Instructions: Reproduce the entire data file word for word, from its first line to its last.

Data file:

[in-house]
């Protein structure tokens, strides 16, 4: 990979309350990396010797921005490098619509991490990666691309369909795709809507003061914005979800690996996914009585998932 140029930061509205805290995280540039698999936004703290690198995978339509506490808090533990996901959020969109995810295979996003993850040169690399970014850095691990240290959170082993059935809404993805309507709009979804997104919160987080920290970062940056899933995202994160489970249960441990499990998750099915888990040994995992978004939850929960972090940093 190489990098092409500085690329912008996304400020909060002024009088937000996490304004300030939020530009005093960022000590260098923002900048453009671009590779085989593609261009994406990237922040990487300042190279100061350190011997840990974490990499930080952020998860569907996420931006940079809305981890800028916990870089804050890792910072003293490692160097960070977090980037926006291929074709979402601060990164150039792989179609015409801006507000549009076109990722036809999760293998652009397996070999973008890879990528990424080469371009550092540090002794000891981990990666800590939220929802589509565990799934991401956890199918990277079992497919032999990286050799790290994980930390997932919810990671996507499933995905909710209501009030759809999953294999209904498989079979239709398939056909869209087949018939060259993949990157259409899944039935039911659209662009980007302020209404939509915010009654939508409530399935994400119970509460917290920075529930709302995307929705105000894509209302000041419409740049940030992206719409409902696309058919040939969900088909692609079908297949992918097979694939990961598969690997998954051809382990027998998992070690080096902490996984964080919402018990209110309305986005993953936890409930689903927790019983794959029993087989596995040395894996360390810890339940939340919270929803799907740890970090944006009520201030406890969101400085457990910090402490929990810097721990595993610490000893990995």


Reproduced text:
[in-house]
């Protein structure tokens, strides 16, 4: 990979309350990396010797921005490098619509991490990666691309369909795709809507003061914005979800690996996914009585998932 140029930061509205805290995280540039698999936004703290690198995978339509506490808090533990996901959020969109995810295979996003993850040169690399970014850095691990240290959170082993059935809404993805309507709009979804997104919160987080920290970062940056899933995202994160489970249960441990499990998750099915888990040994995992978004939850929960972090940093 190489990098092409500085690329912008996304400020909060002024009088937000996490304004300030939020530009005093960022000590260098923002900048453009671009590779085989593609261009994406990237922040990487300042190279100061350190011997840990974490990499930080952020998860569907996420931006940079809305981890800028916990870089804050890792910072003293490692160097960070977090980037926006291929074709979402601060990164150039792989179609015409801006507000549009076109990722036809999760293998652009397996070999973008890879990528990424080469371009550092540090002794000891981990990666800590939220929802589509565990799934991401956890199918990277079992497919032999990286050799790290994980930390997932919810990671996507499933995905909710209501009030759809999953294999209904498989079979239709398939056909869209087949018939060259993949990157259409899944039935039911659209662009980007302020209404939509915010009654939508409530399935994400119970509460917290920075529930709302995307929705105000894509209302000041419409740049940030992206719409409902696309058919040939969900088909692609079908297949992918097979694939990961598969690997998954051809382990027998998992070690080096902490996984964080919402018990209110309305986005993953936890409930689903927790019983794959029993087989596995040395894996360390810890339940939340919270929803799907740890970090944006009520201030406890969101400085457990910090402490929990810097721990595993610490000893990995």